Ruinous resumes: The demise of attention to detail

Posted by on May 6, 2010

Like most companies, we have a process in place that involves sending our job description to local colleges for posting; reviewing cover letters and resumes from interested candidates; screening and narrowing down the pool through phone interviews; and bringing the top candidates in for in-person interviews before making our decision.The cover letters and resumes we received during our search for a summer intern have run the gamut – some are the preferred one page, while others are two or three – verging on short biographies.

But, what really stood out this time – and made it fairly easy to whittle down the candidate pool – were three things:

  1. Typos
  2. Inconsistent formatting
  3. Grammatical errors

Here’s your checklist for a solid resume:

  1. No typos – nothing can take you out of the running faster than typos. In the resume world, they’re simply unacceptable.
  2. Check consistency – if you’re going to bold face your job titles, then bold face all of them; if you’re listing your experience starting with your most recent job, don’t intersperse the list – keep it in reverse chronological order.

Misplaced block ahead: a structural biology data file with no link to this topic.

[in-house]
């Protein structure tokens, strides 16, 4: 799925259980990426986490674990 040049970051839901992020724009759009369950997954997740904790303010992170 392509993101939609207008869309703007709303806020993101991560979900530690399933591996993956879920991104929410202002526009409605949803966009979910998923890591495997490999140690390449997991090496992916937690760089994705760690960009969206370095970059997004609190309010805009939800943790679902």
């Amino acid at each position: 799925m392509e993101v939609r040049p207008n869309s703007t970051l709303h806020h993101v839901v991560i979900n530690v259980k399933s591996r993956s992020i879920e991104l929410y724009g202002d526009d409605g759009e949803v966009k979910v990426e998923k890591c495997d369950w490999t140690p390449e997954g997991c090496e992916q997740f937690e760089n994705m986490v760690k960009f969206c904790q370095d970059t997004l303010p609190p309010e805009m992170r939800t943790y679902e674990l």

3. Double-check your grammar – if you list bullet points for a past job, they should all be past tense – not just some of them.
  4. Proofread – have someone else proofread the final version. After looking at a document 10 times, it’s easy to see things that aren’t really there.
  5. Keep it professional – resist the urge to revert to “text message” type cover emails.

Has tweeting and 140 character-based communication slackened writing skills? If you’re a hiring manager or review resumes regularly, please share your thoughts with us. What has your experience been lately?

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  1. Dione-
    Great post! I thought I’d share a funny (and disturbing) story about a cover letter I once received for a PR position with an agency. After posting the job on Craigslist, we got over 100 resumes and cover letters basically overnight. But one stood out so much – it got passed around the office for its audacity.

    The young man included his contact information at the bottom of his emailed letter. A point in his favor (some actually forgot this critical element).

    His email address?

    Yep. That really happened. Folks coming out of school, PLEASE make sure your email address is professional! If you need a new one, sign up at gmail or Yahoo for free and use a simply format.

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